In a city that has made business headlines as one of the country’s newest hotspots for technology startups, it is sometimes easy to forget that an old-line industry has for decades been a more crucial pillar of the local economy.
The business of finding and producing oil and gas from beneath Louisiana’s soil and offshore waters has long generated tens of thousands of jobs that filled the city’s downtown office towers and generated crucial employment in coastal areas to the south and west of New Orleans. Tax revenue generated by the oil industry fuels a large chunk of the state’s annual budget, and despite a gradual shifting of white-collar jobs toward larger industry hubs such as Houston, the ongoing presence of Big Oil in New Orleans’ corporate ranks has brought untold charitable support for a range of local causes.
But during the last several years, market factors beyond the city’s or state’s control have weakened this driver of the local economy. After years of enjoying oil prices that hovered above $100 a barrel, the industry since 2014 has seen prices struggle to reach the $50 per barrel minimum considered necessary to sustain exploration and production. And industry analysts say the business is unlikely to regain its health soon.
“Things have improved a little, but barring a major unforeseen economic event, we’re not going to return to crude oil prices in excess of $60 – or anywhere near $100 – anytime in the near future,” says David Dismukes, director of the Center for Energy Studies at Louisiana State University.
As always, oil prices are at the mercy of global supply, and for some time the world’s many oil storage sites have been filled to the brim. In past decades, members of the Organization of the Petroleum Exporting Countries have asserted a measure of support for prices by cutting back on production when world prices fall too low. But as U.S. production has come on strong in recent years, rivaling that of OPEC’s biggest members, countries such as Saudi Arabia have become less willing to cut their production in order to support prices.
Lately, OPEC has provided some relief by tightening their spigots, thereby reducing the world’s oversupply. But Dismukes says it is futile to rely on OPEC for lasting support because those countries’ budgets are heavily reliant on oil revenue. “I don’t know that OPEC has a lot of endurance to maintain the production cuts they have implemented,” he says. “Meanwhile, we have huge amounts of hydrocarbons in storage, in tanks and underground [storage caverns], and that’s got to get burned off first before we start talking about an upturn in production.”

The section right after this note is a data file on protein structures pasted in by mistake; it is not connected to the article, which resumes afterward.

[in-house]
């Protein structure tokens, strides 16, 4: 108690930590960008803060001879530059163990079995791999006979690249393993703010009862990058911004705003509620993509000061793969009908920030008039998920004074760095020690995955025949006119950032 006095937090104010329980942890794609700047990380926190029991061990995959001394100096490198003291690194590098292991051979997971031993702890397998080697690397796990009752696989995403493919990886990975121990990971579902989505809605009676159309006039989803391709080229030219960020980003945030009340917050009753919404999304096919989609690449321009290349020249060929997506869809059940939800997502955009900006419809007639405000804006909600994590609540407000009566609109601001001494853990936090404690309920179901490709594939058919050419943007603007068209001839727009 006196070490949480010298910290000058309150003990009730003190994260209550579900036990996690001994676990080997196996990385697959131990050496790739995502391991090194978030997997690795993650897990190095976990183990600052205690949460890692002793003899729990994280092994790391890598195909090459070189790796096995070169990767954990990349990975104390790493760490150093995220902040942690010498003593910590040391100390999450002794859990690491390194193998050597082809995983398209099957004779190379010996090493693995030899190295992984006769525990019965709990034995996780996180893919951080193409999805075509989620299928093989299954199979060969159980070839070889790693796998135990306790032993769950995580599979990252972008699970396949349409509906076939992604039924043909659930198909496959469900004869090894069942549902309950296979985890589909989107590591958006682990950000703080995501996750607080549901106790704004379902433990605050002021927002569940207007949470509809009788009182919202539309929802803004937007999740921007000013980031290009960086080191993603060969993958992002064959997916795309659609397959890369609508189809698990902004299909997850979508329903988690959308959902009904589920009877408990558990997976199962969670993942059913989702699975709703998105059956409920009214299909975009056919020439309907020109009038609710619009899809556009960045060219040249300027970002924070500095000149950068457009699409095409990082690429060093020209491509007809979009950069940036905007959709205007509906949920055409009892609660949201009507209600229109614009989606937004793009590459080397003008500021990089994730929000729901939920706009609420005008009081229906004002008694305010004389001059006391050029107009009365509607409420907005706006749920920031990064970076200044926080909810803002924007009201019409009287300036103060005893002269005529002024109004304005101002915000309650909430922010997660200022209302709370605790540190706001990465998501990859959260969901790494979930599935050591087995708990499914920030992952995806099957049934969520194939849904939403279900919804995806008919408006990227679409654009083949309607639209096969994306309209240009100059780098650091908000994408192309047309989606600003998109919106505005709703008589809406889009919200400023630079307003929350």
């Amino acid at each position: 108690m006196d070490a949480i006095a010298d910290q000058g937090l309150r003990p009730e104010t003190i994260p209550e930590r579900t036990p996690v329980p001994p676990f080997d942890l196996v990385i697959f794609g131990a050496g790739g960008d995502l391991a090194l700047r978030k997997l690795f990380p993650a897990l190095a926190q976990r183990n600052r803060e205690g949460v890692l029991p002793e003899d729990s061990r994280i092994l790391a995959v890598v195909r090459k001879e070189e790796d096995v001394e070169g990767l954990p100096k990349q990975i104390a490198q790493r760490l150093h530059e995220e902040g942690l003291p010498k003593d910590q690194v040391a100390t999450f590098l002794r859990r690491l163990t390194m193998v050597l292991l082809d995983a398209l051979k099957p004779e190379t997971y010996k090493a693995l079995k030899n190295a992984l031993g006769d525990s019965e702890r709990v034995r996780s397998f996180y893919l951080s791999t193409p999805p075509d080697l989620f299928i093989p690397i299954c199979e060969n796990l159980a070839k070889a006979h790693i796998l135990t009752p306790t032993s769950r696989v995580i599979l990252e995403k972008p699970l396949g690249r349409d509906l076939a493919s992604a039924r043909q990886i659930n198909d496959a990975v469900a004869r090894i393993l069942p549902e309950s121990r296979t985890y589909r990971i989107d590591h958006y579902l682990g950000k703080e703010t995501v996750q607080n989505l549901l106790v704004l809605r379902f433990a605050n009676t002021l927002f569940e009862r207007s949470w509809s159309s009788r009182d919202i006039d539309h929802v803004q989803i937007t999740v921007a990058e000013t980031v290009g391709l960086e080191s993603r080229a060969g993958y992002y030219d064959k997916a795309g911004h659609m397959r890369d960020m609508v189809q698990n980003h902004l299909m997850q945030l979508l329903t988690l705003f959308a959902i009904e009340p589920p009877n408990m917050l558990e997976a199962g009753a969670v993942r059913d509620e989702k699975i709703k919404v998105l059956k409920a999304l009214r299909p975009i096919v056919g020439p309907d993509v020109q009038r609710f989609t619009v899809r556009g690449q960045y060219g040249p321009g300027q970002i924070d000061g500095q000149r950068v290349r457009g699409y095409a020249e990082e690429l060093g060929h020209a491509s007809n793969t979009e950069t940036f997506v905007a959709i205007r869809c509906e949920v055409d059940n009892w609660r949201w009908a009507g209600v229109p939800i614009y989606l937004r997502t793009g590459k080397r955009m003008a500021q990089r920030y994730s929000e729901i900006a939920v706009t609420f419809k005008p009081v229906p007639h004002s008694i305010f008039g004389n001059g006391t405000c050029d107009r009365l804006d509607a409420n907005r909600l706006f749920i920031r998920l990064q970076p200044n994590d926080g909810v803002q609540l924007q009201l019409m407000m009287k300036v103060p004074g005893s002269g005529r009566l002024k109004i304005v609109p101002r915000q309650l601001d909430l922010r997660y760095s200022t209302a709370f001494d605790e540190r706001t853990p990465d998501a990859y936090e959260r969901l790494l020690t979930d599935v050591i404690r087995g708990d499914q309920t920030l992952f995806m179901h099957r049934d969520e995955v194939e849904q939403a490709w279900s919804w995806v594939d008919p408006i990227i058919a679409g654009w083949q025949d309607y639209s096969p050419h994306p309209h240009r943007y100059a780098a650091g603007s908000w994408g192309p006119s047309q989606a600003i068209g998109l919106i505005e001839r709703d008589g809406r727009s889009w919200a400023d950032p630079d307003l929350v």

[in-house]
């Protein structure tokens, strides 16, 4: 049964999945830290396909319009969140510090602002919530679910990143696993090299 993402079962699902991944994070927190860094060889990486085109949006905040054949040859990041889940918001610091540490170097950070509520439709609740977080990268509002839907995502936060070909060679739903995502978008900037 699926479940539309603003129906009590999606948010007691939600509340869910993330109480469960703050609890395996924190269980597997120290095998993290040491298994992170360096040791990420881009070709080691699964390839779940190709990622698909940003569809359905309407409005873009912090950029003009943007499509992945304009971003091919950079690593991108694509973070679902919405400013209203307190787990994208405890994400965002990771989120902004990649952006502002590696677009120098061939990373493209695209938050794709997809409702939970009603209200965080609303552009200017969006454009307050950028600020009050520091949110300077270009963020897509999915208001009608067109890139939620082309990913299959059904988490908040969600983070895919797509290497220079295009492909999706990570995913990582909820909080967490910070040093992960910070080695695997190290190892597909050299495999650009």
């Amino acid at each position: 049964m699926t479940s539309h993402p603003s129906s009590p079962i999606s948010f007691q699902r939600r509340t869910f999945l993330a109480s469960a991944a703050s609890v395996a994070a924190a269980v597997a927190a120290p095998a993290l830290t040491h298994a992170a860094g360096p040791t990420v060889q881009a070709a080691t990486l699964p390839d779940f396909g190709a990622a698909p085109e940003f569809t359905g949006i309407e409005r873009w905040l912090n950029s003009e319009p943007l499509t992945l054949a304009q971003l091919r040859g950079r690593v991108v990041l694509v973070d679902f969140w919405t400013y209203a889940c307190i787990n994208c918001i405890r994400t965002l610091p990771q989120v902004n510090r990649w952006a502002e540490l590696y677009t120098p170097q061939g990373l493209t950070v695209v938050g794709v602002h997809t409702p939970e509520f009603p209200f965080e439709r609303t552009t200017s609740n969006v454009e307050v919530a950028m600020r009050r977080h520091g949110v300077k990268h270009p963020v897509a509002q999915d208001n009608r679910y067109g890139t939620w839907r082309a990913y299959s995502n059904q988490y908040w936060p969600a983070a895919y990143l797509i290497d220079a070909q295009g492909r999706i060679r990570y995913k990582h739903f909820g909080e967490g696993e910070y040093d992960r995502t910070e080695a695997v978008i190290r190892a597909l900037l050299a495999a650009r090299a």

Dismukes notes that certain “stimulus activities,” such as big infrastructure spending and tax cuts mentioned recently by the U.S. administration, could boost energy consumption in coming years. “But short of some unanticipated big change in economic output globally, we’re going to see below-$50 [a barrel] prices for the foreseeable future.”
The situation has taken a toll on the many oil-service businesses based across south Louisiana. In the Houma-Thibodaux area south of New Orleans, for instance, companies ranging from ship and barge builders to operators of service vessels and pipe fabricators have suffered. Some businesses have closed their doors or sought bankruptcy protection. And more than 6,000 job losses in the area during the past three years stem directly or indirectly from the industry downturn, economists say. In New Orleans, jobs directly related to oil exploration and production dropped by 15 percent in just the past year, according to figures from the Bureau of Labor Statistics.
While persistently low oil prices bode ill for employment in the drilling segment of the energy industry, it is worth noting that cheap oil and natural gas are driving growth in other business sectors that also are important to Louisiana’s economic health. Big energy users such as power plants and petrochemical plants that produce a huge range of materials for many industries are continuing to benefit from low-cost energy.
“The lower [oil and gas] costs are great for them, and in Louisiana that’s a good thing,” Dismukes says, pointing to an ongoing boom in industrial plant construction and expansion across the southern part of the state. Large, global companies have invested billions of dollars in these projects largely because Louisiana offers easy access to inexpensive energy. While the investments are large, however, these highly automated plants do not generate nearly enough jobs to offset those lost in the state’s oilfield production and service sector.
In New Orleans, recent job gains in the financial sector and in education and health services are helping to stabilize the local employment picture. And the city continues to win praise as a haven for technology innovators and the many entrepreneurs who are starting new businesses here.
Such attention is welcome as local business groups continue efforts to diversify and strengthen the local economy. But ongoing pain in the oil and gas sector is a sobering reminder that still, today, an old-line industry remains crucial to the city’s long-term vitality.
Job gains, losses in New Orleans
This table shows the one-year change in employment for selected business categories.
Employment category; Percent change
Education and health services…………………………………..3.8
Source: U.S. Bureau of Labor Statistics